1 Kings 21:25
(Surely there was never one like Ahab, who sold himself to do evil in the sight of the LORD, incited by his wife Jezebel.

2 Kings 17:17
They sacrificed their sons and daughters in the fire and practiced divination and soothsaying. They devoted themselves to doing evil in the sight of the LORD, provoking Him to anger.

Romans 3:9
What then? Are we any better? Not at all. For we have already made the charge that Jews and Greeks alike are all under sin.

Romans 6:6
We know that our old self was crucified with Him so that the body of sin might be rendered powerless, that we should no longer be slaves to sin.

1 Corinthians 3:1
Brothers, I could not address you as spiritual, but as worldly--as infants in Christ.

Galatians 4:3
So also, when we were children, we were enslaved under the basic principles of the world.

Treasury of Scripture

For we know that the law is spiritual: but I am carnal, sold under sin.

the law.

Leviticus 19:18 You shall not avenge, nor bear any grudge against the children of …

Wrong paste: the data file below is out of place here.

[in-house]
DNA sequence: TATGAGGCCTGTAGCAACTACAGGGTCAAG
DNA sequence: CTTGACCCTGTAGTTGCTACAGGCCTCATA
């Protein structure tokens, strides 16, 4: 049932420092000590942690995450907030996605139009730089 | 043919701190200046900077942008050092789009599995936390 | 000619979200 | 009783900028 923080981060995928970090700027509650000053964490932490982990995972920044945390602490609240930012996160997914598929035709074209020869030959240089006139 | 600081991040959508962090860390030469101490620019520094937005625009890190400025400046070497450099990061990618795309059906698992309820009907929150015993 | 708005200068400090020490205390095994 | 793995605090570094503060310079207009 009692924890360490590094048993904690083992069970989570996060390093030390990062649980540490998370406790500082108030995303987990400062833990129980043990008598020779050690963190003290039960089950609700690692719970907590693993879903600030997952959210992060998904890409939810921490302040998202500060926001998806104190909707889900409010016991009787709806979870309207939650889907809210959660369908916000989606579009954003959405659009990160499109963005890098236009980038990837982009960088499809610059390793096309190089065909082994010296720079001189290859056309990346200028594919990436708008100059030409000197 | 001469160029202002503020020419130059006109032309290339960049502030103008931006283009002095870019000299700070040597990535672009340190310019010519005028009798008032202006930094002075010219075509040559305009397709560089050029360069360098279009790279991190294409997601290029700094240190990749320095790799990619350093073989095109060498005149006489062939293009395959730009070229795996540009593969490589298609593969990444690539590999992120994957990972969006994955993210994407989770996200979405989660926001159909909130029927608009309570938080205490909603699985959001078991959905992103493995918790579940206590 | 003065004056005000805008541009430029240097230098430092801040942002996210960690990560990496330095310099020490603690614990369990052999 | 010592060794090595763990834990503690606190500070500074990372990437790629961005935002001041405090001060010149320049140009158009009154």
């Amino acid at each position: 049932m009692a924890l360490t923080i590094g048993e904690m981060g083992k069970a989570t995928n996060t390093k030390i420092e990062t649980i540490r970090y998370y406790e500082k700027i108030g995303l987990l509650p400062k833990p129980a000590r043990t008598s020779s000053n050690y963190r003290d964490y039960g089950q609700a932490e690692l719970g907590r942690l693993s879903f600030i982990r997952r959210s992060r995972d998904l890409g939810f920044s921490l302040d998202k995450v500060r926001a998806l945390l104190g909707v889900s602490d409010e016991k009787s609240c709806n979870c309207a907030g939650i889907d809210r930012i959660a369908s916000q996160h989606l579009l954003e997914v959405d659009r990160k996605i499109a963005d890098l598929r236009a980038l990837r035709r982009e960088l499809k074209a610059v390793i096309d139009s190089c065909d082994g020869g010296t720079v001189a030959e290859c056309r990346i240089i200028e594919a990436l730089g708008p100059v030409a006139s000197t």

Deuteronomy 6:5 And you shall love the LORD your God with all your heart, and with …

Psalm 51:6 Behold, you desire truth in the inward parts: and in the hidden part …

Matthew 5:22,28 But I say to you, That whoever is angry with his brother without …

Matthew 22:37-40 Jesus said to him, You shall love the Lord your God with all your …

Hebrews 4:12 For the word of God is quick, and powerful, and sharper than any …


Romans 7:18,22,23 For I know that in me (that is, in my flesh,) dwells no good thing: …

Job 42:6 Why I abhor myself, and repent in dust and ashes.

Psalm 119:25 My soul sticks to the dust: quicken you me according to your word.

Proverbs 30:2,5 Surely I am more brutish than any man, and have not the understanding …

Isaiah 6:5 Then said I, Woe is me! for I am undone; because I am a man of unclean …